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And merely mortal dross;

So little is our loss,

So little is thy gain.

For when as each thing bad thou hast intomb'd,

And last of all thy greedy self consum'd,

Then long Eternity shall greet our bliss

With an individual kiss;

And Joy shall overtake us as a flood,

When every thing that is sincerely good

And perfectly divine,

With truth, and peace, and love, shall ever shine About the supreme throne

Of him, t' whose happy-making sight alone When once our heav'nly-guided soul shall climb, Then all this earthly grossness quit,

Attir'd with stars, we shall for ever sit,




Triumphing over Death, and Chance, and thee, O Time.


YE flaming Pow'rs, and winged Warriors bright,
That erst with music, and triumphant song,
First heard by happy watchful shepherds' ear,
So sweetly sung your joy the clouds along

12 individual] Inseparable. P. L. iv. 485.

1 flaming] So P. Lost, ix. 156. xi. 101.

v. 610.



Through the soft silence of the list'ning night;
Now mourn, and if sad share with us to bear
Your fiery essence can distil no tear,
Burn in your sighs, and borrow

Seas wept from our deep sorrow:

He who with all heav'n's heraldry whilere Enter'd the world, now bleeds to give us ease; Alas, how soon our sin

Sore doth begin

His infancy to seize !

O more exceeding love, or law more just!
Just law indeed, but more exceeding love!
For we by rightful doom remediless
Were lost in death, till he that dwelt above
High thron'd in secret bliss, for us frail dust
Emptied his glory, ev'n to nakedness;





And that great covenant which we still transgress Entirely satisfied,

And the full wrath beside

Of vengeful justice bore for our excess,

And seals obedience first, with wounding smart,

This day, but O ere long,

Huge pangs and strong

Will pierce more near his heart.


17 remediless] P. Lost, ix. 919. Sams. Agon. v. 648. 'all remediless.' Warton, Todd.


BLEST pair of Sirens, pledges of heav'n's joy,
Sphere-born harmonious sisters, Voice and Verse,
Wed your divine sounds, and mix'd pow'r employ
Dead things with inbreath'd sense able to pierce;
And to our high-rais'd phantasy present
That undisturbed song of pure concent,
Aye sung before the sapphire-colour'd throne
To him that sits thereon,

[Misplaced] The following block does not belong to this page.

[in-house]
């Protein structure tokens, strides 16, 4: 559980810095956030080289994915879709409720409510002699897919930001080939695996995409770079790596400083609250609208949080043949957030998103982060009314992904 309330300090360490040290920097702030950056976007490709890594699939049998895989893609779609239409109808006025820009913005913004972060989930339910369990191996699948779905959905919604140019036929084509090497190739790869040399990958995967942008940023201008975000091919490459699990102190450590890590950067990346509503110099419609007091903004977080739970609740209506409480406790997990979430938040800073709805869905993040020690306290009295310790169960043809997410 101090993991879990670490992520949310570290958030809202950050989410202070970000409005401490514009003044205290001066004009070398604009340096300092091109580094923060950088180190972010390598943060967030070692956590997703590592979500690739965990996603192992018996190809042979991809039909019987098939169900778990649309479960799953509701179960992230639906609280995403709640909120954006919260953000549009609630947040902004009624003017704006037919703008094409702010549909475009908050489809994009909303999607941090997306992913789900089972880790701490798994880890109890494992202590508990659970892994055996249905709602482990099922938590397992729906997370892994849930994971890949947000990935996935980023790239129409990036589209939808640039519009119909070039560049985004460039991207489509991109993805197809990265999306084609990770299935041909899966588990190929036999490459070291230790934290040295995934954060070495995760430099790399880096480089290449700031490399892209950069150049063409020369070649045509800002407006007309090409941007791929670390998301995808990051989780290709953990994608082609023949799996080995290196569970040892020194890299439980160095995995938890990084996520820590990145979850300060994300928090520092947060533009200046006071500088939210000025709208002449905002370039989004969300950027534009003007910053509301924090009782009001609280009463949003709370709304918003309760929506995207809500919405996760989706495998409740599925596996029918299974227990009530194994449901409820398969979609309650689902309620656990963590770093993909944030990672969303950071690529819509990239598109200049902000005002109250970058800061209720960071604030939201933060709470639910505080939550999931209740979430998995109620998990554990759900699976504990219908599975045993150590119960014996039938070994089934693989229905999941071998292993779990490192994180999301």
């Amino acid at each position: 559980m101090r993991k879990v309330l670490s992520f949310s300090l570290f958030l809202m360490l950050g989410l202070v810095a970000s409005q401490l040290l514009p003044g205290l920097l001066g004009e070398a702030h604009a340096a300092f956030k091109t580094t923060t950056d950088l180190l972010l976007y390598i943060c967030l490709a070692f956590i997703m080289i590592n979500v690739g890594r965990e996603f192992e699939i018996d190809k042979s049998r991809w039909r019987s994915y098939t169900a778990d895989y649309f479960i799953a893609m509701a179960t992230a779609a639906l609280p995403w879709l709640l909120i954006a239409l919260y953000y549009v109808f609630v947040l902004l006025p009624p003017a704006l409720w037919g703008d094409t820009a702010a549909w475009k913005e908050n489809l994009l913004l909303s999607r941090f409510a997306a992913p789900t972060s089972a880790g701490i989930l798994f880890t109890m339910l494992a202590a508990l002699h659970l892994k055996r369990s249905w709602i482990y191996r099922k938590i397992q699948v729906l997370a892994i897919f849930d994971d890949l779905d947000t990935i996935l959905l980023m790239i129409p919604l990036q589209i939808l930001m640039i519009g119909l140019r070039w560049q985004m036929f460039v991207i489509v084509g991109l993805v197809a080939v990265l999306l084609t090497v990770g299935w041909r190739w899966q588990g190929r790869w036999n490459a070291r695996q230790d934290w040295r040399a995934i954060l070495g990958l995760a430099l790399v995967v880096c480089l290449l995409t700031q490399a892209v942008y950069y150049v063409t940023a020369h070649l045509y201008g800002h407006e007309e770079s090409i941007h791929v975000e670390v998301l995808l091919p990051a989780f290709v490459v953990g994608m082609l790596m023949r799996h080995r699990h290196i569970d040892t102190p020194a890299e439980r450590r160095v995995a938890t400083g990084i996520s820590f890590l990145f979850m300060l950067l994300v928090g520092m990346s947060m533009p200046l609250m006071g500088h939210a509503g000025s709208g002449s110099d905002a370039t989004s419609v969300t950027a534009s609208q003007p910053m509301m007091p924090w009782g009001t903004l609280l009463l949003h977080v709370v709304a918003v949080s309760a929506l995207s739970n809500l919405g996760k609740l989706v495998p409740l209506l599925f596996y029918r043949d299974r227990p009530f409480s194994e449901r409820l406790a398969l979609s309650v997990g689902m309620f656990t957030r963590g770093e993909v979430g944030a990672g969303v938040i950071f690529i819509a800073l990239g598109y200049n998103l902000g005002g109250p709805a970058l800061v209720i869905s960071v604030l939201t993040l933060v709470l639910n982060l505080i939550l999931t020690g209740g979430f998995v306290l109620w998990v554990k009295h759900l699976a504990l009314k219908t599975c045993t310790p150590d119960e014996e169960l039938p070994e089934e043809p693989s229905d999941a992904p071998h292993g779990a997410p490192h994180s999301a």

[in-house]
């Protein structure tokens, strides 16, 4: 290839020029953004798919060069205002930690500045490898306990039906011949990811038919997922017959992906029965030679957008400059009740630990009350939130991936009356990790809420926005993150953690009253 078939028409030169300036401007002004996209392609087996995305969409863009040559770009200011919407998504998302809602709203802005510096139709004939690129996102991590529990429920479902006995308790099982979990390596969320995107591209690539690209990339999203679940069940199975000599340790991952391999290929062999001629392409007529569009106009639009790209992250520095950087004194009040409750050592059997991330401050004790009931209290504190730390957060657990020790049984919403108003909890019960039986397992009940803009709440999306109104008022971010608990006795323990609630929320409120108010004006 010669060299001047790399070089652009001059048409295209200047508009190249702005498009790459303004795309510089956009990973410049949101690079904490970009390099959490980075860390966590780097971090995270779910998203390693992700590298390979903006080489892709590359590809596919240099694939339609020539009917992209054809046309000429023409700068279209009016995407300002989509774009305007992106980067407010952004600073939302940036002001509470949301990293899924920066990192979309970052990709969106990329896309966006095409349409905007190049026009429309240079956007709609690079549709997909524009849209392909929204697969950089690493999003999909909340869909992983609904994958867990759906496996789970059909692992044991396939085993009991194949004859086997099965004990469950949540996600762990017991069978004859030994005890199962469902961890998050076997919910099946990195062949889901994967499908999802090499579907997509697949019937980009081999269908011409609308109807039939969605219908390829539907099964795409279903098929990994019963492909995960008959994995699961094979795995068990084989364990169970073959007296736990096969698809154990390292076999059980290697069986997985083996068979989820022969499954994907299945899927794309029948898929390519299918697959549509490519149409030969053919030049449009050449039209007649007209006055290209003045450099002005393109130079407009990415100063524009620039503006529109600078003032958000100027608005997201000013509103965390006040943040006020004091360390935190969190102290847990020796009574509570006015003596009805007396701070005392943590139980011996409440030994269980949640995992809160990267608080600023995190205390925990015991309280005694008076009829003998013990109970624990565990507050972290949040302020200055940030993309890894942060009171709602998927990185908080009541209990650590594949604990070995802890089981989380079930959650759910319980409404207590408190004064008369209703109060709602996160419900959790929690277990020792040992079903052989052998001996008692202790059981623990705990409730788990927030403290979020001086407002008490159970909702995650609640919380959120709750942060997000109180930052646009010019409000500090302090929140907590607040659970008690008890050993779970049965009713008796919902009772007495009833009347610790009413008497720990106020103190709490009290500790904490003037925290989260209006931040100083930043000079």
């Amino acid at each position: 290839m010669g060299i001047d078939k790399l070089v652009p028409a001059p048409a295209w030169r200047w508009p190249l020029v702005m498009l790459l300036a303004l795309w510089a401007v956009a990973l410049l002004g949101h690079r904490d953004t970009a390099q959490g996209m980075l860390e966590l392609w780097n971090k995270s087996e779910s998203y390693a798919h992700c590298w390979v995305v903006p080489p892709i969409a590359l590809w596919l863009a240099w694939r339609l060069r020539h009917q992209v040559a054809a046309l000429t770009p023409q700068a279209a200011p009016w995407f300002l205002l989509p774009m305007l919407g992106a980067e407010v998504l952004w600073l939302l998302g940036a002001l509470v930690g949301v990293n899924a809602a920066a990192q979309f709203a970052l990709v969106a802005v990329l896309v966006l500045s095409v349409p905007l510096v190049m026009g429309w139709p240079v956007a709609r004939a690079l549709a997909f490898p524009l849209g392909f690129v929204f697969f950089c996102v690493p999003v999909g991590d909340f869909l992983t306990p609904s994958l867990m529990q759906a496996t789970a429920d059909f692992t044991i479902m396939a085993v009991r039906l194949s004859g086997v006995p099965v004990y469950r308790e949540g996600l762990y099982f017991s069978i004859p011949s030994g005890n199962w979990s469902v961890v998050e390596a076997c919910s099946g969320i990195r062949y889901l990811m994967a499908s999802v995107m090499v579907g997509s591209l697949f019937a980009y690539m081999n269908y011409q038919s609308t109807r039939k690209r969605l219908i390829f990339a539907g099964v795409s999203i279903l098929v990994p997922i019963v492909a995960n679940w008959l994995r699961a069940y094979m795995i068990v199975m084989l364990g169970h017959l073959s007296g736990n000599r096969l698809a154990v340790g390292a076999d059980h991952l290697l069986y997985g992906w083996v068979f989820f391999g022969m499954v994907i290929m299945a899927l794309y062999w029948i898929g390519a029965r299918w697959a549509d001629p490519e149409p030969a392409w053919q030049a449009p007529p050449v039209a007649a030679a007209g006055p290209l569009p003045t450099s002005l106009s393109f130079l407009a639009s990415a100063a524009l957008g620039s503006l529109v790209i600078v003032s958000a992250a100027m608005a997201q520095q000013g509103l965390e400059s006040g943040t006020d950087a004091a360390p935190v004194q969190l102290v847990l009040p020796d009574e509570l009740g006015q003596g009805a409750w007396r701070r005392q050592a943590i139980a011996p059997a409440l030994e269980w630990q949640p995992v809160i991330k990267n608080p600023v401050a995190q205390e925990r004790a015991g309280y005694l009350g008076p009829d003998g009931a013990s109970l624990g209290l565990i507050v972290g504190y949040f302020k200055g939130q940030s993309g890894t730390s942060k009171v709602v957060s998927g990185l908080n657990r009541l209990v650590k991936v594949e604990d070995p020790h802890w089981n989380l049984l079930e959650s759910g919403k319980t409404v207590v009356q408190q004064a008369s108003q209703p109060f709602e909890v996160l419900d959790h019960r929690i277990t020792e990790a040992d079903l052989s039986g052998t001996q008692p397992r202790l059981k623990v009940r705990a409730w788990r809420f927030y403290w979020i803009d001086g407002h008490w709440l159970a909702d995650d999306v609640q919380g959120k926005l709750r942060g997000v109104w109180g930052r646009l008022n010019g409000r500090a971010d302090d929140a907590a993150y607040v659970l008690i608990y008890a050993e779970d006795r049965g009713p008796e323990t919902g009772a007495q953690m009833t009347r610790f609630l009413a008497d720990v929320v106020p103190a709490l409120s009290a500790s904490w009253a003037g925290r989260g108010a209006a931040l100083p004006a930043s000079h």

With saintly shout, and solemn jubilee,

Where the bright Seraphim in burning row 10
Their loud up-lifted angel-trumpets blow,
And the cherubic host in thousand quires
Touch their immortal harps of golden wires,
With those just Spirits that wear victorious palms,
Hymns devout and holy psalms

Singing everlastingly:

That we on earth with undiscording voice
May rightly answer that melodious noise;
As once we did, till disproportion'd sin



* There are three copies of this ode, all in Milton's own nand writing.

6 concent] So the Cant. MS. not 'consent.' Ed. 1645, 'content;' 1673, 'concent.' Warton.

12 'And Cherubim sweet winged Squires.' So Cant. MS.



Jarr'd against nature's chime, and with harsh din
Broke the fair music that all creatures made
To their great Lord, whose love their motion sway'd
In perfect diapason, whilst they stood


In first obedience, and their state of good.
O may we soon again renew that song,
And keep in tune with Heav'n, till God ere long
To his celestial consort us unite,

To live with him, and sing in endless morn of light.


THIS rich marble doth inter

The honour'd wife of Winchester,

A Viscount's daughter, an Earl's heir,
Besides what her virtues fair

Added to her noble birth,

More than she could own from earth.
Summers three times eight save one
She had told; alas! too soon,
After so short time of breath,

To house with darkness, and with death.
Yet had the number of her days
Been as complete as was her praise,
Nature and Fate had had no strife

In giving limit to her life.

20 nature's chime] Jonson's Epithal. vol. vii. 2.

'To do their offices in nature's chime. Warton.


Her high birth, and her graces sweet
Quickly found a lover meet;

The virgin quire for her request
The God that sits at marriage feast;

He at their invoking came,

But with a scarce well-lighted flame;
And in his garland as he stood,
Ye might discern a cyprus bud.
Once had the early matrons run
To greet her of a lovely son,
And now with second hope she goes,
And calls Lucina to her throes;
But whether by mischance or blame
Atropos for Lucina came;
And with remorseless cruelty

Spoil'd at once both fruit and tree:
The hapless babe before his birth
Had burial, yet not laid in earth,
And the languish'd mother's womb
Was not long a living tomb.
So have I seen some tender slip,
Sav'd with care from winter's nip,
The pride of her carnation train,

19 He] See Ov. Metam. x. 4.

'Adfuit ille quidem: sed nec solennia verba,
Nec letos vultus, nec felix attulit omen:

Fax quoque, quam tenuit, lacrymoso stridula fumo, Usque fuit, nullosque invenit motibus ignes.' Jortin. 88 womb] Browne's Brit. Past. b. ii. s. 1. ed. 1616. 'Where never plowshare ript his mother's wombe To give an aged seede a living tombe.'







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